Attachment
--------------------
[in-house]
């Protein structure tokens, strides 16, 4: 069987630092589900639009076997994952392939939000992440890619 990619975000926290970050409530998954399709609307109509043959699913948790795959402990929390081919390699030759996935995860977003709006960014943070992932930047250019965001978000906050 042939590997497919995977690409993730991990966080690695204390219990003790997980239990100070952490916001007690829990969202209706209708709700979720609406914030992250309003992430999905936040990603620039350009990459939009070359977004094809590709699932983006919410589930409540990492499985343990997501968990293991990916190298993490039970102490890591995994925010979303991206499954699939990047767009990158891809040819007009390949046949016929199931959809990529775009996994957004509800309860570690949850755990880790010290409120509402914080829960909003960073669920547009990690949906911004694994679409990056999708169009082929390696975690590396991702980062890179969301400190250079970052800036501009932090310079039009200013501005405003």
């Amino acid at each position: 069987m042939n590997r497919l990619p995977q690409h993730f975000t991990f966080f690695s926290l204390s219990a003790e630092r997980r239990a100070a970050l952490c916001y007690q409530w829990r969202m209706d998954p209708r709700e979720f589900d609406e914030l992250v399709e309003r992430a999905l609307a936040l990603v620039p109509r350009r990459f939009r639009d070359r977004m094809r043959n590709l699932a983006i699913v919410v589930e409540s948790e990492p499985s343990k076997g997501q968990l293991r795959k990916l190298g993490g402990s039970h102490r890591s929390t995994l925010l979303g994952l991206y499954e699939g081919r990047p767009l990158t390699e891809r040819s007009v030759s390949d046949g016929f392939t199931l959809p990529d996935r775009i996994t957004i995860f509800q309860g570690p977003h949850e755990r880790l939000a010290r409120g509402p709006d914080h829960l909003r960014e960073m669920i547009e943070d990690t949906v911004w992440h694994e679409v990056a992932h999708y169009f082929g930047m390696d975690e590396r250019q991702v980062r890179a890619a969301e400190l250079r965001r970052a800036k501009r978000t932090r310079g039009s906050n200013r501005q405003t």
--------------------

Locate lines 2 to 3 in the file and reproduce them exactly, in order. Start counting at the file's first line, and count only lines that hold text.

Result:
């Protein structure tokens, strides 16, 4: 069987630092589900639009076997994952392939939000992440890619 990619975000926290970050409530998954399709609307109509043959699913948790795959402990929390081919390699030759996935995860977003709006960014943070992932930047250019965001978000906050 042939590997497919995977690409993730991990966080690695204390219990003790997980239990100070952490916001007690829990969202209706209708709700979720609406914030992250309003992430999905936040990603620039350009990459939009070359977004094809590709699932983006919410589930409540990492499985343990997501968990293991990916190298993490039970102490890591995994925010979303991206499954699939990047767009990158891809040819007009390949046949016929199931959809990529775009996994957004509800309860570690949850755990880790010290409120509402914080829960909003960073669920547009990690949906911004694994679409990056999708169009082929390696975690590396991702980062890179969301400190250079970052800036501009932090310079039009200013501005405003």
């Amino acid at each position: 069987m042939n590997r497919l990619p995977q690409h993730f975000t991990f966080f690695s926290l204390s219990a003790e630092r997980r239990a100070a970050l952490c916001y007690q409530w829990r969202m209706d998954p209708r709700e979720f589900d609406e914030l992250v399709e309003r992430a999905l609307a936040l990603v620039p109509r350009r990459f939009r639009d070359r977004m094809r043959n590709l699932a983006i699913v919410v589930e409540s948790e990492p499985s343990k076997g997501q968990l293991r795959k990916l190298g993490g402990s039970h102490r890591s929390t995994l925010l979303g994952l991206y499954e699939g081919r990047p767009l990158t390699e891809r040819s007009v030759s390949d046949g016929f392939t199931l959809p990529d996935r775009i996994t957004i995860f509800q309860g570690p977003h949850e755990r880790l939000a010290r409120g509402p709006d914080h829960l909003r960014e960073m669920i547009e943070d990690t949906v911004w992440h694994e679409v990056a992932h999708y169009f082929g930047m390696d975690e590396r250019q991702v980062r890179a890619a969301e400190l250079r965001r970052a800036k501009r978000t932090r310079g039009s906050n200013r501005q405003t």